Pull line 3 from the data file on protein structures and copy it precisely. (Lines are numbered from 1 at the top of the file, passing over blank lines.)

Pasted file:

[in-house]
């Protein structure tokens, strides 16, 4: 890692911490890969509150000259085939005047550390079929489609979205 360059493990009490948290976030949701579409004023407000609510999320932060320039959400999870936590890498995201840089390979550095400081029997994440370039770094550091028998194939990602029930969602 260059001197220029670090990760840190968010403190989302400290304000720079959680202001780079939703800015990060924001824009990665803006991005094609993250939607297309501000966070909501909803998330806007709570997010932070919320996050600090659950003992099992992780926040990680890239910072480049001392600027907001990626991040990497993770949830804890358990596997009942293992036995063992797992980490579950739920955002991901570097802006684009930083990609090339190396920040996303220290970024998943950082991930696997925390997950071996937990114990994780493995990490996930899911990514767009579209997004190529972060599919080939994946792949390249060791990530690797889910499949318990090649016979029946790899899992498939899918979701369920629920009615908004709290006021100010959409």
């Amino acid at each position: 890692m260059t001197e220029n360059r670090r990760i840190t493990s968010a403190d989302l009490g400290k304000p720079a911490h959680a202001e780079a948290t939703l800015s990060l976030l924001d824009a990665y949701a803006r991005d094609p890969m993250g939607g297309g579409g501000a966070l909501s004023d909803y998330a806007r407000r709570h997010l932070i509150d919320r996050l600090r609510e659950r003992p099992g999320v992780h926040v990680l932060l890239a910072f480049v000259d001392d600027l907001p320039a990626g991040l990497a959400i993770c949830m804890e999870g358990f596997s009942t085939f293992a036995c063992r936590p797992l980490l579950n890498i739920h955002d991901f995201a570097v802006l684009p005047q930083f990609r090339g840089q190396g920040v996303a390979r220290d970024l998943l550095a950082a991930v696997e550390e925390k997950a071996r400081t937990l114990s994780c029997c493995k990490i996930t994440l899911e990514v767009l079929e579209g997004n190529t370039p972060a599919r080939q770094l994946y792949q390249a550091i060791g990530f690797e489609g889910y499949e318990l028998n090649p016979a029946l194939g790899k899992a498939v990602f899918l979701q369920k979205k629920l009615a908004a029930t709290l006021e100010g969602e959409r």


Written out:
């Amino acid at each position: 890692m260059t001197e220029n360059r670090r990760i840190t493990s968010a403190d989302l009490g400290k304000p720079a911490h959680a202001e780079a948290t939703l800015s990060l976030l924001d824009a990665y949701a803006r991005d094609p890969m993250g939607g297309g579409g501000a966070l909501s004023d909803y998330a806007r407000r709570h997010l932070i509150d919320r996050l600090r609510e659950r003992p099992g999320v992780h926040v990680l932060l890239a910072f480049v000259d001392d600027l907001p320039a990626g991040l990497a959400i993770c949830m804890e999870g358990f596997s009942t085939f293992a036995c063992r936590p797992l980490l579950n890498i739920h955002d991901f995201a570097v802006l684009p005047q930083f990609r090339g840089q190396g920040v996303a390979r220290d970024l998943l550095a950082a991930v696997e550390e925390k997950a071996r400081t937990l114990s994780c029997c493995k990490i996930t994440l899911e990514v767009l079929e579209g997004n190529t370039p972060a599919r080939q770094l994946y792949q390249a550091i060791g990530f690797e489609g889910y499949e318990l028998n090649p016979a029946l194939g790899k899992a498939v990602f899918l979701q369920k979205k629920l009615a908004a029930t709290l006021e100010g969602e959409r």